Wisconsin Senate rejects mining legislation
The Wisconsin State Senate rejected proposed mining reforms that would have kick-started an iron ore mine in northwestern Wisconsin. Senate Republicans failed to get enough votes to forward the mine permitting forms, likely killing the proposed mine as owner Gogebic Taconite said it was ending plans to develop the project.
Gogebic Taconite wanted to open an iron ore mine in the Penokee Hills south of Lake Superior. However, the company refused to build the mine until the state legislature would set a deadline in the state's permitting process, among other reforms.
Assembly Bill 426 was passed in January. It would have required the Wisconsin Department of Natural Resources (DNR) to make a permitting decision on the project within a year. However, the bill also would wipe out contested case hearings that opponents can use to challenge DNR decisions. It also would have limited lawsuits challenging permit violations, and have divided a state ore sales tax 60-40 between the state and local governments. Currently 100 percent of the tax goes to local governments in mining areas.
Senate Republicans failed to garner enough support for the bill because State Sen. Dale Schultz was the lone Republican who voted with Senate Democrats 17-16 to oppose an amendment proposed by the Joint Finance Committee. Schultz said the Assembly bill represented "a rushed attempt" to force through policy which would have impacts beyond the Gogebic Taconite iron ore project.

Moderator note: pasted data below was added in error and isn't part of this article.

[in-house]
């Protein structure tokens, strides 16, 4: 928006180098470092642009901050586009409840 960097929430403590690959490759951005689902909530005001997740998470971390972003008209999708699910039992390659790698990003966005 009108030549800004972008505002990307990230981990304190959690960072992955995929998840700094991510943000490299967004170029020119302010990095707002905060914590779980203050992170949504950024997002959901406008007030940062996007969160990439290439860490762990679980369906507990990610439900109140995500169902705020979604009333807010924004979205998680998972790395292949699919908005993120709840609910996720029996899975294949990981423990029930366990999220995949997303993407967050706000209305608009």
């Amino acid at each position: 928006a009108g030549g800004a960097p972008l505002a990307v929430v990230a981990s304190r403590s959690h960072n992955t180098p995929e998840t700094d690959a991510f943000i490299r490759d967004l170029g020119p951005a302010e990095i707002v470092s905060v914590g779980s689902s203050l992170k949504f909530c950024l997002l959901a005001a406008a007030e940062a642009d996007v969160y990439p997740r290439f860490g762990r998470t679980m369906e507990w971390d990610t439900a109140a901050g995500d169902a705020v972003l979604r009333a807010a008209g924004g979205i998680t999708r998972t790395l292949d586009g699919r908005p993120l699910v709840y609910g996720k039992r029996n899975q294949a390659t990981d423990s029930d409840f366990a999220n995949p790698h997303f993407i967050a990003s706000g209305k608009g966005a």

The bill was referred to the Senate Organization Committee, where it is now idle. The legislative session ends March 15, meaning Senate Republicans would have to pass some kind of compromise and Assembly Republicans would have to concur in a span of just days.
Gogebic Taconite President Bill Williams said in a statement, “Senate rejection of the mining reforms in Assembly Bill 426 sends a clear message that Wisconsin will not welcome mining. We get the message. GTac is ending plans to invest in a Wisconsin mine.”
Schultz opposed the bill's effort to limit public challenges to permit decisions. Those challenges would only be allowed once the DNR had issues its permit.
Wisconsin Gov. Scott Walker had favored the bill and had campaigned for its passage at mining equipment manufacturers around the state. Meanwhile, Gogebic Taconite announced that it had signed agreements with major Wisconsin unions to use their workers for much of the project.
The proposed $1.5 billion mine near Hurley in northern Wisconsin would have employed 600 to 700 workers in a two-county region desperate for employment. The project would have also reopened Wisconsin's Iron Range to mining, which would have also helped the state's largest city, Milwaukee, which manufactures mining shovels.
A major U.S. iron ore mining area from the mid-1880s to the mid-1960s was the Gogebic Iron Range, which extends for 80 miles from Lake Gogebic in Michigan to Lake Namekagon in Wisconsin. The last iron ore was shipped from the range in Wisconsin in 1965.